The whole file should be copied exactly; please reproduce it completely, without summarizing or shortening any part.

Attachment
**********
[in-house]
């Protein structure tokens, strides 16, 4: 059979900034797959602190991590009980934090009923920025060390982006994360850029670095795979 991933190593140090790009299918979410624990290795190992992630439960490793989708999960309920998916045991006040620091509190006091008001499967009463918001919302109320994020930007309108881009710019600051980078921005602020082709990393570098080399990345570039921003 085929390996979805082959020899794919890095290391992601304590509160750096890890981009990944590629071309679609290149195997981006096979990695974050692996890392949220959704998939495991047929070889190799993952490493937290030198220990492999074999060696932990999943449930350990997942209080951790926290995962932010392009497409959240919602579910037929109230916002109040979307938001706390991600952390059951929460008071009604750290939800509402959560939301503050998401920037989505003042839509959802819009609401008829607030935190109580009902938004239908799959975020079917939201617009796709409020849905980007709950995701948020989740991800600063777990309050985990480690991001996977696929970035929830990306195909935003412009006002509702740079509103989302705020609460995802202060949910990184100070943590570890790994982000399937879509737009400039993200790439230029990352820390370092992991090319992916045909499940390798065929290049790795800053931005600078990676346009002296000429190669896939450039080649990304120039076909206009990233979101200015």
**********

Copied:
[in-house]
């Protein structure tokens, strides 16, 4: 059979900034797959602190991590009980934090009923920025060390982006994360850029670095795979 991933190593140090790009299918979410624990290795190992992630439960490793989708999960309920998916045991006040620091509190006091008001499967009463918001919302109320994020930007309108881009710019600051980078921005602020082709990393570098080399990345570039921003 085929390996979805082959020899794919890095290391992601304590509160750096890890981009990944590629071309679609290149195997981006096979990695974050692996890392949220959704998939495991047929070889190799993952490493937290030198220990492999074999060696932990999943449930350990997942209080951790926290995962932010392009497409959240919602579910037929109230916002109040979307938001706390991600952390059951929460008071009604750290939800509402959560939301503050998401920037989505003042839509959802819009609401008829607030935190109580009902938004239908799959975020079917939201617009796709409020849905980007709950995701948020989740991800600063777990309050985990480690991001996977696929970035929830990306195909935003412009006002509702740079509103989302705020609460995802202060949910990184100070943590570890790994982000399937879509737009400039993200790439230029990352820390370092992991090319992916045909499940390798065929290049790795800053931005600078990676346009002296000429190669896939450039080649990304120039076909206009990233979101200015």